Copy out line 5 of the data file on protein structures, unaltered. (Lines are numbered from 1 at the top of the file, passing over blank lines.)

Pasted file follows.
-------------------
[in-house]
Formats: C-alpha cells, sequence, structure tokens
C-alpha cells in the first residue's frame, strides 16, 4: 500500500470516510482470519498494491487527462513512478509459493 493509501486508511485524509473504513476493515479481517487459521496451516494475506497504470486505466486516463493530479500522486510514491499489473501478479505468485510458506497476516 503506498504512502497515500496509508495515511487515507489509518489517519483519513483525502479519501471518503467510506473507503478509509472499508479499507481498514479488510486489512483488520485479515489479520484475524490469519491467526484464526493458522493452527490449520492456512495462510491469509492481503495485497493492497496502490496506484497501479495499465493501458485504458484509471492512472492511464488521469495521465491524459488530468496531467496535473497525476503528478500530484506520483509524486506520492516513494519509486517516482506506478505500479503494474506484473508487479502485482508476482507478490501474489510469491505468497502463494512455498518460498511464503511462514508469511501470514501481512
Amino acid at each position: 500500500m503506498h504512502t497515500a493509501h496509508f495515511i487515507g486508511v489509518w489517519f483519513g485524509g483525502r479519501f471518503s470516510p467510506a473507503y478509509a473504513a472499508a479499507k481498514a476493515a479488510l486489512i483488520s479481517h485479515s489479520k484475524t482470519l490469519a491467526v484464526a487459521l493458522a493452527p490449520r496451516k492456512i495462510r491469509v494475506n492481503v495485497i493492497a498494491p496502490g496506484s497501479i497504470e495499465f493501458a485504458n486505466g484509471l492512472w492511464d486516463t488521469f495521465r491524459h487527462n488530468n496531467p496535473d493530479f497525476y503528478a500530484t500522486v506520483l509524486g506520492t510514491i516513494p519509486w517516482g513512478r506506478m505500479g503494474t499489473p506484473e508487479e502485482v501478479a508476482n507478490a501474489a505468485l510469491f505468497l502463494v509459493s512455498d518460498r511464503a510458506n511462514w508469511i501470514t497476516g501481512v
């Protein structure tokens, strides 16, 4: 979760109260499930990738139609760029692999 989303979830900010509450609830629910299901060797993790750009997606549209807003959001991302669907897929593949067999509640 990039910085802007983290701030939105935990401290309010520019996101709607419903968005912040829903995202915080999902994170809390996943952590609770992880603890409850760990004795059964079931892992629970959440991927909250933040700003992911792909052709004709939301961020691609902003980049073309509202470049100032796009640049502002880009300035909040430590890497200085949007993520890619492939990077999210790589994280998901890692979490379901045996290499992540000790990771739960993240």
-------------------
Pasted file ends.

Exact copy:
């Protein structure tokens, strides 16, 4: 979760109260499930990738139609760029692999 989303979830900010509450609830629910299901060797993790750009997606549209807003959001991302669907897929593949067999509640 990039910085802007983290701030939105935990401290309010520019996101709607419903968005912040829903995202915080999902994170809390996943952590609770992880603890409850760990004795059964079931892992629970959440991927909250933040700003992911792909052709004709939301961020691609902003980049073309509202470049100032796009640049502002880009300035909040430590890497200085949007993520890619492939990077999210790589994280998901890692979490379901045996290499992540000790990771739960993240």